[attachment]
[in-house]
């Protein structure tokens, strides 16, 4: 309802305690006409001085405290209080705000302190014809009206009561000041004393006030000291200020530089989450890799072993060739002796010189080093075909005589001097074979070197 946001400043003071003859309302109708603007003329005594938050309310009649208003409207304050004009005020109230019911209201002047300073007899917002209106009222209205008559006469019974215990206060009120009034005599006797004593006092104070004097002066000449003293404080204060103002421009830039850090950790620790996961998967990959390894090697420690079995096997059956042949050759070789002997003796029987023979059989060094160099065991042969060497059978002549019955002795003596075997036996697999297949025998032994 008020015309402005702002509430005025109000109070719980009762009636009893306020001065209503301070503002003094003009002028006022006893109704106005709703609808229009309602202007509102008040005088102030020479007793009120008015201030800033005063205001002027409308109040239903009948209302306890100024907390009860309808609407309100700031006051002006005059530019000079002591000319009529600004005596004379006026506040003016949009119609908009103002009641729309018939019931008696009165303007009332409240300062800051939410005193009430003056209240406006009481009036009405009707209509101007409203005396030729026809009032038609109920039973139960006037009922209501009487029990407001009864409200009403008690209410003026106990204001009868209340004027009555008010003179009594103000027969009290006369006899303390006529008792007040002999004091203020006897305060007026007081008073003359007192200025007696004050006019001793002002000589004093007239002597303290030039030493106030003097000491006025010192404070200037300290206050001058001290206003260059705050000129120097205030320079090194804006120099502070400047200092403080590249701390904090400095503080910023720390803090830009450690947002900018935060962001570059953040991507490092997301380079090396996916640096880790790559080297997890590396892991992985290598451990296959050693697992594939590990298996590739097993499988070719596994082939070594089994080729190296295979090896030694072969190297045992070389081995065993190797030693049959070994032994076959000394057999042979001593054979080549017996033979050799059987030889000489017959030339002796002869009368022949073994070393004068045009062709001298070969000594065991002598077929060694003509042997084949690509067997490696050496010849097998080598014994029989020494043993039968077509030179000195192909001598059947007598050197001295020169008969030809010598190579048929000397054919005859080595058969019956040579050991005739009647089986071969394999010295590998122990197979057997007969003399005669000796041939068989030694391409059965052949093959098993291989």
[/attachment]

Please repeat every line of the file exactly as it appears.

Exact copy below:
[in-house]
């Protein structure tokens, strides 16, 4: 309802305690006409001085405290209080705000302190014809009206009561000041004393006030000291200020530089989450890799072993060739002796010189080093075909005589001097074979070197 946001400043003071003859309302109708603007003329005594938050309310009649208003409207304050004009005020109230019911209201002047300073007899917002209106009222209205008559006469019974215990206060009120009034005599006797004593006092104070004097002066000449003293404080204060103002421009830039850090950790620790996961998967990959390894090697420690079995096997059956042949050759070789002997003796029987023979059989060094160099065991042969060497059978002549019955002795003596075997036996697999297949025998032994 008020015309402005702002509430005025109000109070719980009762009636009893306020001065209503301070503002003094003009002028006022006893109704106005709703609808229009309602202007509102008040005088102030020479007793009120008015201030800033005063205001002027409308109040239903009948209302306890100024907390009860309808609407309100700031006051002006005059530019000079002591000319009529600004005596004379006026506040003016949009119609908009103002009641729309018939019931008696009165303007009332409240300062800051939410005193009430003056209240406006009481009036009405009707209509101007409203005396030729026809009032038609109920039973139960006037009922209501009487029990407001009864409200009403008690209410003026106990204001009868209340004027009555008010003179009594103000027969009290006369006899303390006529008792007040002999004091203020006897305060007026007081008073003359007192200025007696004050006019001793002002000589004093007239002597303290030039030493106030003097000491006025010192404070200037300290206050001058001290206003260059705050000129120097205030320079090194804006120099502070400047200092403080590249701390904090400095503080910023720390803090830009450690947002900018935060962001570059953040991507490092997301380079090396996916640096880790790559080297997890590396892991992985290598451990296959050693697992594939590990298996590739097993499988070719596994082939070594089994080729190296295979090896030694072969190297045992070389081995065993190797030693049959070994032994076959000394057999042979001593054979080549017996033979050799059987030889000489017959030339002796002869009368022949073994070393004068045009062709001298070969000594065991002598077929060694003509042997084949690509067997490696050496010849097998080598014994029989020494043993039968077509030179000195192909001598059947007598050197001295020169008969030809010598190579048929000397054919005859080595058969019956040579050991005739009647089986071969394999010295590998122990197979057997007969003399005669000796041939068989030694391409059965052949093959098993291989």